Totally Tucson:

Local Plants

for Low-Care Landscapes  

Why local plants?

Creating a spectacular landscape with local plants is probably nowhere easier than in Tucson. Within the four mountain ranges that define its boundaries, the city has an amazing array of plants, from stately saguaros to colorful perennial wildflowers which can be used for gardens that range from lush and green to stark and dramatic. Our local species are adapted to extremes of temperature and rainfall, are easy to maintain, and feed and house local birds, insects, and other fauna. Using them in landscapes also helps preserve the strong “sense of place” which makes Tucson such a wonderful city to live in.

"Totally Tucson" plant list:
The “Totally Tucson” plants listed below occur within the valley and the four surrounding mountain ranges up to 4500 feet elevation--in what could be considered the “saguaro zone”. The list is not comprehensive. It includes plants that are well known and generally stocked in nurseries and a few rare species which are available on occasion. Most riparian species are omitted because they fare poorly outside of moist locations.
   


Trees:
Acacia constricta “Whitethorn acacia”
Acacia greggii “Catclaw acacia”
Celtis reticulata “Netleaf hackberry”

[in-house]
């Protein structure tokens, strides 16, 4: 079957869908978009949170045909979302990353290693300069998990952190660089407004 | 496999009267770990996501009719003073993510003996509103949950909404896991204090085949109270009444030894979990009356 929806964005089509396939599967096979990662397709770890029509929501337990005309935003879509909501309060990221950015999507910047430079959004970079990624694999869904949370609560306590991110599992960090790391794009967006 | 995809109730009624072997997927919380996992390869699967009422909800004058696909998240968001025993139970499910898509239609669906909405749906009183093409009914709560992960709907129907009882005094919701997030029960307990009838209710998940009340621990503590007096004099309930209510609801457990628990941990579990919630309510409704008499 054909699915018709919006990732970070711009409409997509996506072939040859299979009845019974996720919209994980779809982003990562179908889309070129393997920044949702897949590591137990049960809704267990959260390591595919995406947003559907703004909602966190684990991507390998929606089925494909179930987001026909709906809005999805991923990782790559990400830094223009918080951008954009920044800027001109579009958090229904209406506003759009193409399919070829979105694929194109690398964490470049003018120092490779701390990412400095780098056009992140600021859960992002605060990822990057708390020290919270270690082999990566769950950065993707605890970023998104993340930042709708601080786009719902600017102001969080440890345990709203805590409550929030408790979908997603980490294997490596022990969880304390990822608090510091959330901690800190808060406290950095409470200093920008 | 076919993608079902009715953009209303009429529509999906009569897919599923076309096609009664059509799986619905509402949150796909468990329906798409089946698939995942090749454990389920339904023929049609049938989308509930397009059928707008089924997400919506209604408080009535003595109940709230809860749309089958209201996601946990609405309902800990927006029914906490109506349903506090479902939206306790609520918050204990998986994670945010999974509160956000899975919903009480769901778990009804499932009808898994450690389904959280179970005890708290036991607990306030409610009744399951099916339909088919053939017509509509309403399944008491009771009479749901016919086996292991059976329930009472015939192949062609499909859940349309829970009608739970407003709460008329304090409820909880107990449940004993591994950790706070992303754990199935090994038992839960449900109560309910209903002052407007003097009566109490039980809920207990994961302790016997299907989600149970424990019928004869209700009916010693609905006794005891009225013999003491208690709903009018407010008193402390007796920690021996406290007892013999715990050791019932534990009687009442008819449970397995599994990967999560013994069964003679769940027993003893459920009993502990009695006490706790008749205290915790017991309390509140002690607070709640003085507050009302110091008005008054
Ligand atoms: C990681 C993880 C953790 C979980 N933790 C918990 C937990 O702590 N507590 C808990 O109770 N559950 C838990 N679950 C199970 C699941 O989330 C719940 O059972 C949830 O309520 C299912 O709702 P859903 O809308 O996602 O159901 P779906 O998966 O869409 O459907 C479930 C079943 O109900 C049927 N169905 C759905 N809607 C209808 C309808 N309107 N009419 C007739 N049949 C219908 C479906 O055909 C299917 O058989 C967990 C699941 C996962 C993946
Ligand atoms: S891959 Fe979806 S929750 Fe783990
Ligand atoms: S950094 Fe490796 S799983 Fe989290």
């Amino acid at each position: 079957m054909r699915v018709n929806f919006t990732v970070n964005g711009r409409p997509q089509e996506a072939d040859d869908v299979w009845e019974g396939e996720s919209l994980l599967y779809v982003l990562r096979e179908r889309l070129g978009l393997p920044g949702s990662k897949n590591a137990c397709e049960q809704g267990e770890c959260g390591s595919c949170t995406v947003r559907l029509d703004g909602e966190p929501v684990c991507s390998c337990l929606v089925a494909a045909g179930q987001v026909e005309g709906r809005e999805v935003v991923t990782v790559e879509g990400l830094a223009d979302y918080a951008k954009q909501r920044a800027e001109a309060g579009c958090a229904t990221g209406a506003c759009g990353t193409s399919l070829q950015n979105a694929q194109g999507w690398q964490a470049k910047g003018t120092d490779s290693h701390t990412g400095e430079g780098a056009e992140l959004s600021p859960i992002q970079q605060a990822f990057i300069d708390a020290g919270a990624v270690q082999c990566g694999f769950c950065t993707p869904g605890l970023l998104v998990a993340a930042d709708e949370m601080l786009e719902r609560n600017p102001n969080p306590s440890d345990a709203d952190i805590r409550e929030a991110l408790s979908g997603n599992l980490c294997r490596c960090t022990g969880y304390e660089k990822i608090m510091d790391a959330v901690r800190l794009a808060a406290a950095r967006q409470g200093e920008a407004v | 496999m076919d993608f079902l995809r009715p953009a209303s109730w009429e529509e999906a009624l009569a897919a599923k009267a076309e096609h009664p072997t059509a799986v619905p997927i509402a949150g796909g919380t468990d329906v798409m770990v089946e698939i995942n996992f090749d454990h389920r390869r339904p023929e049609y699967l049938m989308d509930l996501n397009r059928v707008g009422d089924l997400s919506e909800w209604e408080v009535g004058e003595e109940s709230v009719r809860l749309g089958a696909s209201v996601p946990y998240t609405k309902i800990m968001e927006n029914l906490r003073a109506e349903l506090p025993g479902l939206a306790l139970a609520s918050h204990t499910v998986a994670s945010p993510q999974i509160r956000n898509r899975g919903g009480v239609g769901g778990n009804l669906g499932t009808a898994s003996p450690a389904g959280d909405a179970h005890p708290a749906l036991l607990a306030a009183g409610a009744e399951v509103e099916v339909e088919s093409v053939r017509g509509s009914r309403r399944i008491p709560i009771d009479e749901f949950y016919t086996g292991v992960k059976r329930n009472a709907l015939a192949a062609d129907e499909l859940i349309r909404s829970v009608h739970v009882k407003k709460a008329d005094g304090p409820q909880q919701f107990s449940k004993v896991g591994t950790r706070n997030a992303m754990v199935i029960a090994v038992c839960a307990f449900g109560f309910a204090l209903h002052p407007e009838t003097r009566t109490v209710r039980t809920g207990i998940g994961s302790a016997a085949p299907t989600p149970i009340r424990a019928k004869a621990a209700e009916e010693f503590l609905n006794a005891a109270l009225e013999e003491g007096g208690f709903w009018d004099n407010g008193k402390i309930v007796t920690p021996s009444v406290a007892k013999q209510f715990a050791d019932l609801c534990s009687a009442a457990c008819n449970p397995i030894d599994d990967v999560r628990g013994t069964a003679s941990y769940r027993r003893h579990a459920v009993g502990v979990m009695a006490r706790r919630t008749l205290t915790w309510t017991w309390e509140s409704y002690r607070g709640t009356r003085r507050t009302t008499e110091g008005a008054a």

Chilopsis linearis “Desert willow”
Eysenhardtia orthocarpa “Kidneywood”
Lysiloma watsoni “Desert fern tree”
Morus microphylla “Texas mulberry”
Olneya tesota “Ironwood”
Parkinsonia florida “Blue palo verde”
Parkinsonia microphylla “Foothills palo verde”
Prosopis velutina “Velvet mesquite”
Sapindus drummondii “Soapberry”

Shrubs:
Abutilon incanum “Indian mallow”
Acacia angustissima “Fern acacia”

Acacia millefolia "Fernleaf acacia"

Acourtia wrightii “Desert holly”
Aloysia wrightii “Oreganillo”
Ambrosia deltoidea “Triangle-leaf bursage”
Anisacanthus thurberi “Desert honeysuckle”
Artemisia ludoviciana “Western mugwort”
Asclepias linaria “Pineleaf milkweed”
Atriplex canescens “Fourwing saltbush”

Bouvardia glaberrima “Scarlet bouvardia”
Calliandra eriophylla “Fairy duster”
Celtis ehrenbergiana (pallida) “Desert hackberry”

Condalia globosa "Bitter condalia"
Coursetia glandulosa “Baby bonnets”
Crossosoma bigelovii “Rhyolite bush”
Dalea pulchra “Bush dalea”

Dalea versicolor v. sessilis "Indigo bush"
Dicliptera resupinata “Dicliptera”
Dodonea angustifolia “Hopbush”
Encelia farinosa “Brittlebush”
Encelia frutescens “Green brittlebush”
Ephedra nevadensis “Mormon tea”
Ericameria laricifolia “Turpentine bush”
Eriogonum fasciculatum “Flattop buckwheat”

Eriogonum wrightii "Wright's buckwheat"
Gossypium thurberi “Desert cotton”

Guardiola platyphylla “Guardiola”
Hibiscus biseptus “Rose mallow”

Hibiscus coulteri “Desert rosemallow”
Hyptis emoryi “Desert lavender”
Jatropha cardiophylla “Limberbush”
Justicia californica “Chuparosa”
Justicia candicans “Mexican honeysuckle”
Krameria parvifolia “Range ratany”
Larrea divaricata (tridentata) “Creosotebush”
Lotus rigidus “Deer vetch”
Lycium fremontii “Wolfberry”
Menodora scabra “Yellow menodora”